It’s also really practical because it has an elastic loop to hold a pen, and there’s even a spot to put a couple of pictures (which I haven’t done yet!). And just like any pocket divider, it came with labels to insert into the tabs. I recommend taking a little time to thoughtfully consider what you want to put on the labels rather than just haphazardly jotting down what first comes to mind. You want to create an efficient system customized for both your shopping habits and your personality. Here are a few options:
By Category – This is what I did for this particular divider, especially since it only had five tabs. I arranged mine into Grocery, Retail, Restaurant, Entertainment, and Services, and I put them in order from most commonly accessed to least accessed.
*I also decided to put gift cards that I have received, as well as frequent shopper/reward cards in the back of this divider instead of keeping them in my wallet or on my desk at home. I have found this to be a perfect place to keep them!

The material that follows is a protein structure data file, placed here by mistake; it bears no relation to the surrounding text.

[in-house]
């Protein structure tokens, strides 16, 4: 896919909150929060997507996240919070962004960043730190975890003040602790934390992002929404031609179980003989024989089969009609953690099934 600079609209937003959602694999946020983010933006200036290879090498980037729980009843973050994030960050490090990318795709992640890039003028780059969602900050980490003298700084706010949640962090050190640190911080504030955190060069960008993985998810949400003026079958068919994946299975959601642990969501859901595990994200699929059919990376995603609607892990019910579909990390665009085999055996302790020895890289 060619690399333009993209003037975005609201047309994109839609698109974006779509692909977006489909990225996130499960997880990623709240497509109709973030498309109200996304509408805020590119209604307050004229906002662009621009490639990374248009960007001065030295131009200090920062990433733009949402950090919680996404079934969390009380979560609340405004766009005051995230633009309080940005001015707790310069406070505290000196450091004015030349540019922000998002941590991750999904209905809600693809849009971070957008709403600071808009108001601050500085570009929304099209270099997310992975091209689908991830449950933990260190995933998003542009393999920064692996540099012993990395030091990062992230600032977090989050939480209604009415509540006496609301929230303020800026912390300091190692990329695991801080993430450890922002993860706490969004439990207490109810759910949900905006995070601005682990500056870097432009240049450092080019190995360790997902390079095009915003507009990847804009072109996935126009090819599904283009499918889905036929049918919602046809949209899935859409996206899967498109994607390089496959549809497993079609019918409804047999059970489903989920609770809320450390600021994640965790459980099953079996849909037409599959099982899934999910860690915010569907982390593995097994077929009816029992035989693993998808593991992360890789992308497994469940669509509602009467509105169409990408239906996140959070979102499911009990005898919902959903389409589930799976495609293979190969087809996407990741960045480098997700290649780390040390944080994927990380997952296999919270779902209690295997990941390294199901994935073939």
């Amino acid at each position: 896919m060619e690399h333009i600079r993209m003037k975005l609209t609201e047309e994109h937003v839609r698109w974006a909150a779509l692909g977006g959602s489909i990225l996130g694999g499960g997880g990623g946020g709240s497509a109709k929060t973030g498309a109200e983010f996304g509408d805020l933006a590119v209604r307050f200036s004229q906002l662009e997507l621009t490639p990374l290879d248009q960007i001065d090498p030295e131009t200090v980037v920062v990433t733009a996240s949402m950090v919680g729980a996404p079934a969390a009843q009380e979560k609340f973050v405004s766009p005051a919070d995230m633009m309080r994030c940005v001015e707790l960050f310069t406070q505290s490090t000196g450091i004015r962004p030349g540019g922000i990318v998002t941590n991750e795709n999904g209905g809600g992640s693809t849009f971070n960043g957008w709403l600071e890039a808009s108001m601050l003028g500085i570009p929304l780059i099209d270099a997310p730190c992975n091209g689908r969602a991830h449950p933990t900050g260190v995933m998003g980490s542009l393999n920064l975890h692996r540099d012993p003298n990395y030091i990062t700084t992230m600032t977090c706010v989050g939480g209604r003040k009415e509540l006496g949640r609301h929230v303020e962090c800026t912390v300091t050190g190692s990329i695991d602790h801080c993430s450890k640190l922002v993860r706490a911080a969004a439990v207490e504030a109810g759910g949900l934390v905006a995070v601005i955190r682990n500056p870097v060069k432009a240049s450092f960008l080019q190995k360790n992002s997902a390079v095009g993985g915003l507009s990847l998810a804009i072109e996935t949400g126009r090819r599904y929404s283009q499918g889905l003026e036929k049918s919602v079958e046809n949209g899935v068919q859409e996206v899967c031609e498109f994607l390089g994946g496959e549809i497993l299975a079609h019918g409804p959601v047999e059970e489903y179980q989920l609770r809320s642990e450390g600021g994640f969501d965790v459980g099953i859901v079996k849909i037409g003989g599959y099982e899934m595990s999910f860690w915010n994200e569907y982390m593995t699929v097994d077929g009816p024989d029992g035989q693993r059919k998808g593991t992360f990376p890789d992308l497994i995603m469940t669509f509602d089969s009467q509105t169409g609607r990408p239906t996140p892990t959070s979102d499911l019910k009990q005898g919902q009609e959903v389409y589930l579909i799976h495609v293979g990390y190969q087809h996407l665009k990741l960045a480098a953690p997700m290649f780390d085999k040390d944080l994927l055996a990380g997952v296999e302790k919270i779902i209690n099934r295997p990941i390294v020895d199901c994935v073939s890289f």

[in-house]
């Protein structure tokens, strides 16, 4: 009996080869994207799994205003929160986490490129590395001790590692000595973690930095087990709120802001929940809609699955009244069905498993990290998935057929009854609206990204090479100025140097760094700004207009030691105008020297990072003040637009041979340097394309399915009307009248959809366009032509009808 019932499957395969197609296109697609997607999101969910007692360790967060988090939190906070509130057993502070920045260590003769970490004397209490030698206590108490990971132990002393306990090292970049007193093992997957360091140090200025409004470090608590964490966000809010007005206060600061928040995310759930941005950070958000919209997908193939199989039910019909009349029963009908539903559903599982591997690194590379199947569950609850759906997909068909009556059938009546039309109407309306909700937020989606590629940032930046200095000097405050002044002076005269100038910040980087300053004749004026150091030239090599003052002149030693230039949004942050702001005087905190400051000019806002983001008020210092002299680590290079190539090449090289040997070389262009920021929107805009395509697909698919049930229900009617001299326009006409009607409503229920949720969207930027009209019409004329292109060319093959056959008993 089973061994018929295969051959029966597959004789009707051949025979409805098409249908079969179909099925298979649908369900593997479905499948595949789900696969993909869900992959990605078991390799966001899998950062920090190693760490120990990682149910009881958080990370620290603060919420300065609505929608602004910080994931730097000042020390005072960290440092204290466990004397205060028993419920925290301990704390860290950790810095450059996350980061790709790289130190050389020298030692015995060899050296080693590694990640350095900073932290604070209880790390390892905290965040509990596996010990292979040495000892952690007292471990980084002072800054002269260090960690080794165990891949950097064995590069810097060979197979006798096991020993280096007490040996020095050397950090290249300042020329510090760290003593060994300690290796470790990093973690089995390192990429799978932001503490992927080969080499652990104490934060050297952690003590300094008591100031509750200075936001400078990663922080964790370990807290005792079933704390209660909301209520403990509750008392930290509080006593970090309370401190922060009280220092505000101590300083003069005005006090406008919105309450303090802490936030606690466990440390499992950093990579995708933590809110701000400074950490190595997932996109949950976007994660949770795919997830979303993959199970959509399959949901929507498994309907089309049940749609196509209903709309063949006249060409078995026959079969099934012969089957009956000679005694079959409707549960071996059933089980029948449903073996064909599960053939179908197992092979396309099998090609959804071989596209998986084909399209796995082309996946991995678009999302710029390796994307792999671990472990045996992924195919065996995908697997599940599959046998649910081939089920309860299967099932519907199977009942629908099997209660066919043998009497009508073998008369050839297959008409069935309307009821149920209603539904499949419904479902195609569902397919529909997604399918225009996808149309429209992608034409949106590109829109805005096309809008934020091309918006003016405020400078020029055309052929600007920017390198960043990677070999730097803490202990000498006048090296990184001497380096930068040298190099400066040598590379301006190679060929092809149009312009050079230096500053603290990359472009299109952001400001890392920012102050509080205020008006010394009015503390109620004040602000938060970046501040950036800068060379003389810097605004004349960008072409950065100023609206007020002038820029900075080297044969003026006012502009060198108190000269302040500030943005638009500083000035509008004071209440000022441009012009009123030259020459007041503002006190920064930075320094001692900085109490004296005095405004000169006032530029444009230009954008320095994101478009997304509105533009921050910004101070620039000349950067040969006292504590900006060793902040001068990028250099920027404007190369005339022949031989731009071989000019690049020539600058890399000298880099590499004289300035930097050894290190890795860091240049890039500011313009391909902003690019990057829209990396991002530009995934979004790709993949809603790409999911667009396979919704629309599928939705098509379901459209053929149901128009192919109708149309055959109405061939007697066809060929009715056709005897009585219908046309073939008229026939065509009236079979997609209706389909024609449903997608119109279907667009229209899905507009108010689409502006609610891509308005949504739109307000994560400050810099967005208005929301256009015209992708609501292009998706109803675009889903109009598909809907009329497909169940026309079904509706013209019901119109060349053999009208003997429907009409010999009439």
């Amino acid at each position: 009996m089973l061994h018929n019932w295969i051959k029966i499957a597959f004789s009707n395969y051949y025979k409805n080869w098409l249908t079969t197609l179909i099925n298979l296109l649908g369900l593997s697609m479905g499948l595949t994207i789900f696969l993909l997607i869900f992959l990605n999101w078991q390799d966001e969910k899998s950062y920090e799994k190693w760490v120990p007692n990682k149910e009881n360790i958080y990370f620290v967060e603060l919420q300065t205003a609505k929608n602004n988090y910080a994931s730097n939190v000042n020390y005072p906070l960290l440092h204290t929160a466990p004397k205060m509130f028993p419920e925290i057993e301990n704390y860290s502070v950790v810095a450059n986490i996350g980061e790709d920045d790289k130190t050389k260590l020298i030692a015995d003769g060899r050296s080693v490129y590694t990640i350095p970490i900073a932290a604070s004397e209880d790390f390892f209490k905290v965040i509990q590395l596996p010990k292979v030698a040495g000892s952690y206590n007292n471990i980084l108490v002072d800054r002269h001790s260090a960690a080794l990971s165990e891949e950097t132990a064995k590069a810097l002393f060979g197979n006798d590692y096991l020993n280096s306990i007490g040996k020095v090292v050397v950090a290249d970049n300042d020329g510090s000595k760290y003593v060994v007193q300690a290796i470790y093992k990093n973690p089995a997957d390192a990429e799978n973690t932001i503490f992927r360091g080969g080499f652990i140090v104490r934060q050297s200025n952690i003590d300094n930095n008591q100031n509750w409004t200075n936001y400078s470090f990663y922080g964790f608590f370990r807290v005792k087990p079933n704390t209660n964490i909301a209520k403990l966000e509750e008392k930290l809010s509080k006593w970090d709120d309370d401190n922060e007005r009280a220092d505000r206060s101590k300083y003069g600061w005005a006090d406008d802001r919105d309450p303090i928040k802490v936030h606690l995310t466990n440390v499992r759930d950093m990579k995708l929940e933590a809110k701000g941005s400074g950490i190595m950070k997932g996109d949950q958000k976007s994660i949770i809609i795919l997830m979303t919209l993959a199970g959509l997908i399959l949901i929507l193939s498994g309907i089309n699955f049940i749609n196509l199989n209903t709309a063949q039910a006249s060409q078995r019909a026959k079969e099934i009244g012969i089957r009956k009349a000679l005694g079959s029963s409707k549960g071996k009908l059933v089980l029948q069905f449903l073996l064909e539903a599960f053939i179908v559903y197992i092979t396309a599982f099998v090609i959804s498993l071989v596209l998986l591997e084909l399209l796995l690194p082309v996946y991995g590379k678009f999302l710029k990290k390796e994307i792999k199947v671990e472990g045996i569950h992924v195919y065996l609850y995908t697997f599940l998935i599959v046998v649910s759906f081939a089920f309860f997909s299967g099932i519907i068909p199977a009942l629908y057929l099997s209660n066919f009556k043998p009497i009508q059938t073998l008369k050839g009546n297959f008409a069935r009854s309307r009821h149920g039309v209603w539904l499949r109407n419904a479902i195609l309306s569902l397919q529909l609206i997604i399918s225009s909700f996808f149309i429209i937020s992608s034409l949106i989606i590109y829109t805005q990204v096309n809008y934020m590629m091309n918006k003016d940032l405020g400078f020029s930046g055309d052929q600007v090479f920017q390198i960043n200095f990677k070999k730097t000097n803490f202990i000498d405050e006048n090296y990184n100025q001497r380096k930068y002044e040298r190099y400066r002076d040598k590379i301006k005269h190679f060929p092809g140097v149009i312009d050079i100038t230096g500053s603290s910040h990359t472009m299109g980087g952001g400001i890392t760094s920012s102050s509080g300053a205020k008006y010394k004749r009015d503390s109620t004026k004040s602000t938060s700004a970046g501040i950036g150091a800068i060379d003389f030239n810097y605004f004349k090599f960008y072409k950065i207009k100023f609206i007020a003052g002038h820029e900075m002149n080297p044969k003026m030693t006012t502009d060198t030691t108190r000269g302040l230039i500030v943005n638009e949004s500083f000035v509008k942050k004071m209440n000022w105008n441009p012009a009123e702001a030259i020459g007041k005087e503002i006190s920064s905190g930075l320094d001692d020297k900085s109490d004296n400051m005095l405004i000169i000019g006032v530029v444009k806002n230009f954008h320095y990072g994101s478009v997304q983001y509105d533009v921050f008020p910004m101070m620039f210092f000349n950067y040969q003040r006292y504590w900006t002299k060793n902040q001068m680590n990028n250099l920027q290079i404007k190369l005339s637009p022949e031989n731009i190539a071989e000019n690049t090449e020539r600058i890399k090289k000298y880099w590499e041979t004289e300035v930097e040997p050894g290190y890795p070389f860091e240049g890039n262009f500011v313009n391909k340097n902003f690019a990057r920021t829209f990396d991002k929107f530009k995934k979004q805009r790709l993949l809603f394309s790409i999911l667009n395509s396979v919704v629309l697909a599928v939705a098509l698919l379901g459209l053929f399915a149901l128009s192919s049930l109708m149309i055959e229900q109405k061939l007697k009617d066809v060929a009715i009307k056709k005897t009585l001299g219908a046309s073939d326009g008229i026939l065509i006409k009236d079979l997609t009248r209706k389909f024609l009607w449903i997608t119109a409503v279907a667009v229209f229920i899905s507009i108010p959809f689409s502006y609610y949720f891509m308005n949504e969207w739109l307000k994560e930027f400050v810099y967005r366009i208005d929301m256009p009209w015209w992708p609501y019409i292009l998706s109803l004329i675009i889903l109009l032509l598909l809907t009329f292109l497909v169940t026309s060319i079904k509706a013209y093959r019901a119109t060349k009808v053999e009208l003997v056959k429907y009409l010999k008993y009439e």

Alphabetically – You can arrange them from A to Z, however, take into account how many tabs you have to work with.
By Expiration Date – I used to arrange mine this way when I used a different pocket divider several years ago. Label your tabs with months on them, and put the coupon in the month of its expiration date, and then flip through your coupons at the beginning of the month to see what you have to work with. For coupons expiring close to the beginning of the month, you might want to consider placing them in the previous month to ensure you don’t miss out on using them. Again, consider how many tabs you have to work with. With my current divider, I would only be able to plan five months out, and many times coupons have a longer life than that.
Tips for Maintaining the System